Alvarez ran from her apartment. She had banged on the doors of her neighbors one more time using her cellphone flashlight to illuminate the darkness. She heard screaming from the destroyed side of the building.
She heard a woman cry out, "Help me, please!"
She says, "There were people alive there," quietly.
Alvarez, 62 years old, had just brought Mia, her cat, to the building one week ago. She was planning to move her mother into her condo in a matter of days. Alvarez, her only relative, is now able to care for her mother who has Alzheimer's.
Alvarez thought of Hilda Noriega, who was on the sixth floor, as she and Gorfinkel made her way down. She was like a family member. They had shared many holidays together. Since their time in Cuba, Noriega had been best friends with her mother.
She thought in her heart, "Can you rescue her, can you go get her?" "But I had already seen it so I continued on."
Gorfinkel complained that they were moving too fast and her knee was giving her severe pains. Lopez didn't think twice and continued to push.
He said, "The five of them became like a caravan."
Alvarez could not stop talking about the cat.
Lopez shouted, "Forget the cat!" in frustration. "We have to move."
They arrived at the parking lot and found one car on top of the other, having been crushed by a huge slab of concrete.
Alvarez panicked. Lopez's wife was also wearing slippers. It was too high for her to climb up the rubble onto the deck. The Aguero family was just ahead of them. Father and son lifted Gorfinkel up to the rubble.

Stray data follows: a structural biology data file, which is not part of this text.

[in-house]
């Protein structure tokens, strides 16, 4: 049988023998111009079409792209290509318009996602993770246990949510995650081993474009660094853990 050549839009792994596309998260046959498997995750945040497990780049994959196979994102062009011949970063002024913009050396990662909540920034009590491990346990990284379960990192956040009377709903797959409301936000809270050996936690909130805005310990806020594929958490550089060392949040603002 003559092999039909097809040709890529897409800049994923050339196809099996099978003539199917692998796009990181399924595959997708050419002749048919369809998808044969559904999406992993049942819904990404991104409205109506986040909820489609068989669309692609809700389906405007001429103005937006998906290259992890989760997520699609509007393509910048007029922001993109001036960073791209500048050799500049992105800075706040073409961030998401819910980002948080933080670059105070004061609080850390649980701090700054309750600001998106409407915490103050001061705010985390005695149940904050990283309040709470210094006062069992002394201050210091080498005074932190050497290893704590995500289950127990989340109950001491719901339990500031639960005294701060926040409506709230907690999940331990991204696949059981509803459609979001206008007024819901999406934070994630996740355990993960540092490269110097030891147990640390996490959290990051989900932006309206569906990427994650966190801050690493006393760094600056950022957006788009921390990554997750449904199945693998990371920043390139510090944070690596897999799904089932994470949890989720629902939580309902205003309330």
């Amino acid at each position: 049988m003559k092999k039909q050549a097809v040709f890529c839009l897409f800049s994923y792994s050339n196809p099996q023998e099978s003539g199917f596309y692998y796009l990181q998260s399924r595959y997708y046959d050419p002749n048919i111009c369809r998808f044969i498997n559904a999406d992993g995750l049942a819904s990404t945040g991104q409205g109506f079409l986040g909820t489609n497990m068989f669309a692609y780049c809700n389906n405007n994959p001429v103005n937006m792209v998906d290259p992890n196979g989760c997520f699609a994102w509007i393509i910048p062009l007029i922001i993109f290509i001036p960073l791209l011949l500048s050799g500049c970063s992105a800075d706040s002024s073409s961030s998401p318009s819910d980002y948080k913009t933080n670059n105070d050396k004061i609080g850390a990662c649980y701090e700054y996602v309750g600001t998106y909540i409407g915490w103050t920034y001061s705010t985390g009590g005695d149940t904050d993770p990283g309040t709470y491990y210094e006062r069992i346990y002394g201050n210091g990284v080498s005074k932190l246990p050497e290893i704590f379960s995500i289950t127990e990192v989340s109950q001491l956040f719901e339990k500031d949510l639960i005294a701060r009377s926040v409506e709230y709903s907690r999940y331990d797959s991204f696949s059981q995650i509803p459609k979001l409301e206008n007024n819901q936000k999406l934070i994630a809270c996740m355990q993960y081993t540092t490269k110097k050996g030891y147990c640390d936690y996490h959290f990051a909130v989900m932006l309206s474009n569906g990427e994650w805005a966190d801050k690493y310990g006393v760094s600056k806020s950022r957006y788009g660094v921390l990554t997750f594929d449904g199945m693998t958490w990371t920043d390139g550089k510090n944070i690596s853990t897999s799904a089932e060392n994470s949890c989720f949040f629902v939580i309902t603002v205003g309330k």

She thought, "I can't make it." Although her hands were covered in blood, she didn't have any scratches and had no idea from where it came.
Gorfinkel called The Agueros a few days later to express her gratitude for their help. Alvarez is also insistent that she would not have survived without the Lopez family.
"Thanks to him, his son, we were able climb that rubble."
The Agueros, Nir, and Lopez families and their small ragtag group are now safe. They hugged their siblings and children tighter, knowing that many of their neighbors would never return or hug them again.
They don't have homes. All of it is gone. It's gone. Clothes and computers, cars, prescriptions. They say it's annoying, but it doesn’t really matter. They are still alive.
They still hear the screams at night and everything comes back.
Lopez, a religious man, said that he felt terrible guilt the first few days.
Gabriel Nir has trouble sleeping. He is determined to keep busy and forget about the what-ifs.
It's almost like a virus. It never stops," he regrets. "I wish that I could have done more... These people who are missing, they're not coming back."
His family is squeezed into a donated hotel room. He's brimming with adrenaline and days later his family is crammed into a nearby donated hotel room.
He said, "Check on your loved one... it's only a single life." "You never know what will happen today, tomorrow, or the next hour.
Alvarez is also filled with grief. Hilda Noriega is her best friend and mother's best friend.
Since that night, she hasn't slept in a bed and can't bear to crawl under the sheets. Instead, she sleeps in a chair.
"The people in rubble, I could see them. She says that some were shouting "Help!"
"That will haunt you forever. That will be something I never forget."